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Women may be D deficient at the worst time

ThinkStock women vitamin D
After women stop using contraceptives, their vitamin D levels fall—just when they need more of the vitamin, according to new research.

When women drop birth control pills, their vitamin D levels may also drop, according to research from the National Institutes of Health. And while there’s no good time in life to be vitamin D deficient, lacking adequate levels of the vitamin is particularly dangerous during pregnancy, when women need more D to support the formation of the fetal skeleton.

"Our study found that women who were using contraception containing estrogen tended to have higher vitamin D levels than other women," the study’s author, Quaker E. Harmon, MD, PhD, of the NIH's National Institute of Environmental Health Sciences, said in a release from the Endocrine Society. “We could not find any behavioral differences such as increased time spent outdoors to explain the increase. Our findings suggest that contraceptives containing estrogen tend to boost vitamin D levels, and those levels are likely to fall when women cease using contraception.”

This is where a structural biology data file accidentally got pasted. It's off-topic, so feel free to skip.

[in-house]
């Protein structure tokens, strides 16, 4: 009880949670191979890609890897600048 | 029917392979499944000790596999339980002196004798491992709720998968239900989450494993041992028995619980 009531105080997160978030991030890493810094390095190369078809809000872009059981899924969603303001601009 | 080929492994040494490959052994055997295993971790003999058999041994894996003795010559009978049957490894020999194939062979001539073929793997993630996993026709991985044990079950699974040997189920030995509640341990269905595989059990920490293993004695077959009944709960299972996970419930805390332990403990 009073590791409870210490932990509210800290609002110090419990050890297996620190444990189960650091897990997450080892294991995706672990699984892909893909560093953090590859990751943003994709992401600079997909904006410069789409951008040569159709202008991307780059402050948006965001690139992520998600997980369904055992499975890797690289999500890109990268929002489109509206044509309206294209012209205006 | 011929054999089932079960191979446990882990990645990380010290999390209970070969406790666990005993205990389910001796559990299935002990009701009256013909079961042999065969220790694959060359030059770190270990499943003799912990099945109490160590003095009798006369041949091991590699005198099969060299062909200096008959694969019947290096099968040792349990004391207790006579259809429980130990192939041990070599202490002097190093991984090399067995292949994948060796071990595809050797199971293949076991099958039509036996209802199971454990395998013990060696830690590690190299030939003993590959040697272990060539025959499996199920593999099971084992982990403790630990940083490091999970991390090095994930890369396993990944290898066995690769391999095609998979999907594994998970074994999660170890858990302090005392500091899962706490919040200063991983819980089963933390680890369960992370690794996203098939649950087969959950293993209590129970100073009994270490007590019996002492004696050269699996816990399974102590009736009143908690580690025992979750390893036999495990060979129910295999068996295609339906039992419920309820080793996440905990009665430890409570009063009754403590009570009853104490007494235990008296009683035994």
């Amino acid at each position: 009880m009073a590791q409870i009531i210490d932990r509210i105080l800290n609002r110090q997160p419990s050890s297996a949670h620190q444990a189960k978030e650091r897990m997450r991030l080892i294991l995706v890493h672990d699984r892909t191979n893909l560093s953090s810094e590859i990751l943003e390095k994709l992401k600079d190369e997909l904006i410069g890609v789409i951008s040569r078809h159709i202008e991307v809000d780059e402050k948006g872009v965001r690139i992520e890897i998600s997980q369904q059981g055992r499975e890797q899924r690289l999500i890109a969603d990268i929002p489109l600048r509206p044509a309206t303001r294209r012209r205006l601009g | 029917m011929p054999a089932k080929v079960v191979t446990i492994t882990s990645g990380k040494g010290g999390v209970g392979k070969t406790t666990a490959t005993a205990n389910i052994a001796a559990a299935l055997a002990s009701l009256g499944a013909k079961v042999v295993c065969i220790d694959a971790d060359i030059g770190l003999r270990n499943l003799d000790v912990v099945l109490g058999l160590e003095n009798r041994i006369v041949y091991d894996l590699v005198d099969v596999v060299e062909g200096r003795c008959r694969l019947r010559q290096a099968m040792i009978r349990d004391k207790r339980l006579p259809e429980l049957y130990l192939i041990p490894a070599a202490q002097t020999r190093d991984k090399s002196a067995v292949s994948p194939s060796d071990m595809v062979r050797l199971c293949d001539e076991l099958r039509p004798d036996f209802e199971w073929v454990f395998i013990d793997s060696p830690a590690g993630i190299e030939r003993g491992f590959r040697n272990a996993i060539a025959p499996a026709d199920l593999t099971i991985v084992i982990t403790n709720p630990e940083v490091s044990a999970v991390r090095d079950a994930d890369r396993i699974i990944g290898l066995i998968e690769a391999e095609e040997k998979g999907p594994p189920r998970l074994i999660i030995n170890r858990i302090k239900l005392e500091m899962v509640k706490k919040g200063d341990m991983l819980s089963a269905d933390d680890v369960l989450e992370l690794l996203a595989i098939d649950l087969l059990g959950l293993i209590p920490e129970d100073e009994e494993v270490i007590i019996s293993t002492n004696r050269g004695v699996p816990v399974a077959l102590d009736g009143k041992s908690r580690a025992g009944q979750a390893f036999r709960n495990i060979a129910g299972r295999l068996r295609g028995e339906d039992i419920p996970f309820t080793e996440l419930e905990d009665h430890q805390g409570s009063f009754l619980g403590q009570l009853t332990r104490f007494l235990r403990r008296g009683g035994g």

For the study, researchers analyzed data from the Study of Environment, Lifestyle & Fibroids, a study of reproductive health in nearly 1,700 African American women between the ages of 23 and 34. Researchers measured the vitamin D in their blood, and the women filled out questionnaires about contraceptive use, time outside and vitamin D supplements they might have taken. After adjusting for seasonal exposure to sunlight, the researchers found the use of contraceptive pills, patch or ring containing estrogen was associated with a 20 percent higher 25-hydroxy vitamin D level. That level dropped dramatically after they stopped using contraception.

"Our findings indicate women may run the risk of developing vitamin D deficiency just when they want to become pregnant," said Harmon. "For women who are planning to stop using birth control, it is worth taking steps to ensure that vitamin D levels are adequate while trying to conceive and during pregnancy." The study results were published in the Journal of Clinical Endocrinology & Metabolism.

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